“Ethical Leadership” – The Case of Tyco
Sacrificing ethics in the name of profits can be seen as one of the main dilemmas of corporate governance, in which the major scandals had a profound role. It is suggested that good ethics are good business (Hartman, 2005, p. 185), while it can be stated that it was not always the case, at least not for Tyco International. The issue faced by Tyco’s scandal is largely connected to the actions of its now-former CEO Dennis Kozlowski, whose management of Tyco, not only led to him being charged for corruption but also partly influencing the company’s corporate image. Linking ethics and value, the case of Tyco is unambiguous, where “[i]n the nine years since Kozlowski, 54, was named CEO of Tyco International, the Bermuda-headquartered conglomerate’s sales have mushroomed to $38.5 billion from $3 billion” (Kozlowski, 2001). On the other hand, such achievements were linked to him exploiting “every legal accounting loophole and tax-avoidance scheme imaginable” (Bianco, Symonds, Byrnes, & Polek, 2002), which suggests the influence of CEO leadership lead to that “a lot of people [are] involved, and that’s the lawyers, accountants, executives, the board of directors” (Bianco, et al., 2002).
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The main responsibility of the company to the ethical issue, aside from being charged guilty on most accounts, is the focus of the new CEO on the ethical aspects of the company. “Under Kozlowski… Tyco’s culture discouraged subordinates from questioning top executives and discouraged contact between directors and second-tier managers” (Lavelle, 2002). Thus, the main response was in placing ethics and social responsibility at the forefront of their activities” (Hartman, 2005, p. 186). The latter came in the form of the Guide to Ethical Conduct, the development of which was one of the first moves of the current CEO of Tyco, Ed Breen, who began the process of ethical reform when he joined the company in 2002.
The outcome of such reform can be seen in several dimensions. On one dimension the company made considerable improvements in governance rating, which is a rating conducted by consultants Governance Metrics International (GMI). The rating rose from 1.5 out of 10 in 2002, to 9 out of 10 in 2005 (Verschoor, 2006). Additionally, linking ethics and value, the commitment to ethical conduct has measurable results in performance, where the company’s revenues continued growth, with Breen leading one Tyco international, one of the groups that resulted from the separation of Tyco into three divisions in 2007.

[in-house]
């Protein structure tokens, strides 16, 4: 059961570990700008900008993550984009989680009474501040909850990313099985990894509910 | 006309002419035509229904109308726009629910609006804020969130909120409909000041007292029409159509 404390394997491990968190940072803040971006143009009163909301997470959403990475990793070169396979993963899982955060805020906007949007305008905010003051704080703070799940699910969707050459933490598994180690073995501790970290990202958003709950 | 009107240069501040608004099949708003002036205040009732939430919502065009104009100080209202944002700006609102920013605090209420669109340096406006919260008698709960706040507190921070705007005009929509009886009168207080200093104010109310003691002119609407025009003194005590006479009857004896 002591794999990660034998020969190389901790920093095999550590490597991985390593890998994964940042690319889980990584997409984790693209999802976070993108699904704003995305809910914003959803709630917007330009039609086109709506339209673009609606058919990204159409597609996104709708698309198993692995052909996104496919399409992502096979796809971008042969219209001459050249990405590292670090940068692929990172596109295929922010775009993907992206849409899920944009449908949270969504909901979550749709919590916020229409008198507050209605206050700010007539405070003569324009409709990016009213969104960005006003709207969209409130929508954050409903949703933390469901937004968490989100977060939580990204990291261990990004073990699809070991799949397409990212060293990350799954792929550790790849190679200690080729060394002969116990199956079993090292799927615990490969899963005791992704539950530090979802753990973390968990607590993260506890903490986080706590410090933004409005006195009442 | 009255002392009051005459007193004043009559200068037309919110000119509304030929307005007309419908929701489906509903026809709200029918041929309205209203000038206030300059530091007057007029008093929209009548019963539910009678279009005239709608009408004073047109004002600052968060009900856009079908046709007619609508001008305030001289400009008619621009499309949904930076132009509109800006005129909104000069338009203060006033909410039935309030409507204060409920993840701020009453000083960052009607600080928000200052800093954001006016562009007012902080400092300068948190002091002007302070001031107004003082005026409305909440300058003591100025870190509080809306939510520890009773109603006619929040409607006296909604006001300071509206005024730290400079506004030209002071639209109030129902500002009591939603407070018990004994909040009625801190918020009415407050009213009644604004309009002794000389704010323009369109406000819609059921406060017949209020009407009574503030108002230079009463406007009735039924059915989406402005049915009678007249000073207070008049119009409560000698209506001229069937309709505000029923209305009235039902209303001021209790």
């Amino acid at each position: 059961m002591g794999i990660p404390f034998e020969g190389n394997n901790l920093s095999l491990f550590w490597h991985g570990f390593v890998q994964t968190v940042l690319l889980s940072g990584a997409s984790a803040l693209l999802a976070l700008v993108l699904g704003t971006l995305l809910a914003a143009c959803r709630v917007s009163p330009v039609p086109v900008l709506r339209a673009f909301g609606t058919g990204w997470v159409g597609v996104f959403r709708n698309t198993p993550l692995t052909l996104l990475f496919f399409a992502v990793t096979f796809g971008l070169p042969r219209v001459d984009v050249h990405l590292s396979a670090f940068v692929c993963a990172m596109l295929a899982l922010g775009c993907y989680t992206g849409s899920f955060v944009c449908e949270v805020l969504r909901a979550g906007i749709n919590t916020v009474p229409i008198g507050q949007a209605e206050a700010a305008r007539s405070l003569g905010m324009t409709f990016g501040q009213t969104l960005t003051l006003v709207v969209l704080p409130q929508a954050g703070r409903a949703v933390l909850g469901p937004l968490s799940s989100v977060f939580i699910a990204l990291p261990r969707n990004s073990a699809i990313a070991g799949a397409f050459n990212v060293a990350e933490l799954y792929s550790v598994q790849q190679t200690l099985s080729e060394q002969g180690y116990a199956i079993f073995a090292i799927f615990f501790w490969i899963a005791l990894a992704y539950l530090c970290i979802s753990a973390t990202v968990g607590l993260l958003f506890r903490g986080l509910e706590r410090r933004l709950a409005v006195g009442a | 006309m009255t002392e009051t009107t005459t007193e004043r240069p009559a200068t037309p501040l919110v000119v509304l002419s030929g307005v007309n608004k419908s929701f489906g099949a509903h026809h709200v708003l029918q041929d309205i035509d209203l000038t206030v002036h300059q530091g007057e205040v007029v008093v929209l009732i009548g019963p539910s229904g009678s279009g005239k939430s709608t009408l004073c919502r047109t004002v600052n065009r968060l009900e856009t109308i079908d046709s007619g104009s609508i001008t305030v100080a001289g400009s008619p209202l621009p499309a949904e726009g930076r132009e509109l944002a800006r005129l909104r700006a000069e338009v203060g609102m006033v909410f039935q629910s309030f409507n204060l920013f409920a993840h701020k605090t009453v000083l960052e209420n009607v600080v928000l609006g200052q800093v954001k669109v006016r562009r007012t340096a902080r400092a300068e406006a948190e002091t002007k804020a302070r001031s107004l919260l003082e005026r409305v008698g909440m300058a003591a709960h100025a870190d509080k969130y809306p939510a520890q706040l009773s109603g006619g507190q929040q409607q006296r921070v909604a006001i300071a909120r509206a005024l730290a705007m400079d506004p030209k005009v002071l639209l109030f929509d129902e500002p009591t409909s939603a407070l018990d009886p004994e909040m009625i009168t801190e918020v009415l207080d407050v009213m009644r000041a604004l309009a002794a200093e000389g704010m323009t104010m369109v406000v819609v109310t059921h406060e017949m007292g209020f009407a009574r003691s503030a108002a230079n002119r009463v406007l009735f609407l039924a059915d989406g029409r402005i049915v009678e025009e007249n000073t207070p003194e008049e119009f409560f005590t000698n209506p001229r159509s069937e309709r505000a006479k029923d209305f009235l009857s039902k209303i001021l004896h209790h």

“The Value Creation Model” –Steve Job’s Apple
If an industry is well established, it does not necessarily imply that value creation models cannot be created. In that regard, the role of the CEO is prominent in cases where the new business model created a value that generated wealth for the owners. Apple Inc. and its founder and CEO is a perfect example, where the “[d]iscovery of a new value creation model start[ed] with developing industry foresight through a thoughtful and imaginative assessment of underlying market drivers, trends, and critical discontinuities” (Rowe, 2001, p. 288). Accordingly, the period during Steve Jobs’ absence can be characterized as the development of managerial leadership, rather than visionary or strategic (Rowe, 2001, p. 89). Before the return of Jobs as CEO in 1997, Apple struggled with profits and innovations at the time when the CEO was Gil Amelio, mainly failing to recapture the value of Apple’s products.
With Steve Jobs assigned as a CEO, the main response to the state of the company was mainly seen in changing the strategy of the company, shifting from products toward marketing, making the Apple brand one of the most recognizable in the industry. The alliance with long-time rival Microsoft was also among the first steps made by Jobs as a CEO. Additionally, as an example of “developing industry foresight”, shifting a PC-only market toward the phone and the music business proved critical in Apple’s portfolio. “Wealth creation is… about growth and new business development (Gillan, 2004, p. 289).
The response to the strategy led by Steve Jobs can be seen in the revival from the losses that have mounted more than $1.5 billion over 18 months in 1997 (BOOTH, JACKSON, & MARCHANT, 1997) to being ranked by Fortune as the top admired company in the world in 2008 and 2009 (Fortune, 2010). In financial terms, it can be seen that reaching $24 billion in sales of a product that was not the core specialization of the company a decade ago, the iPod is a major indicator of success. Generally, the current financial statement of the company includes constant and regular growth, where for the last three years, the total sales of the company increased from $24 billion in 2007 to $42 billion in 2009. The issue of wealth creation is specifically evident in the rise in earnings per share from $3.93 in 2007 almost three times to $9.08 in 2009 (Apple, 2010).
Apple. (2010). APPLE THREE-YEAR FINANCIAL HISTORY. Apple Inc.Web.
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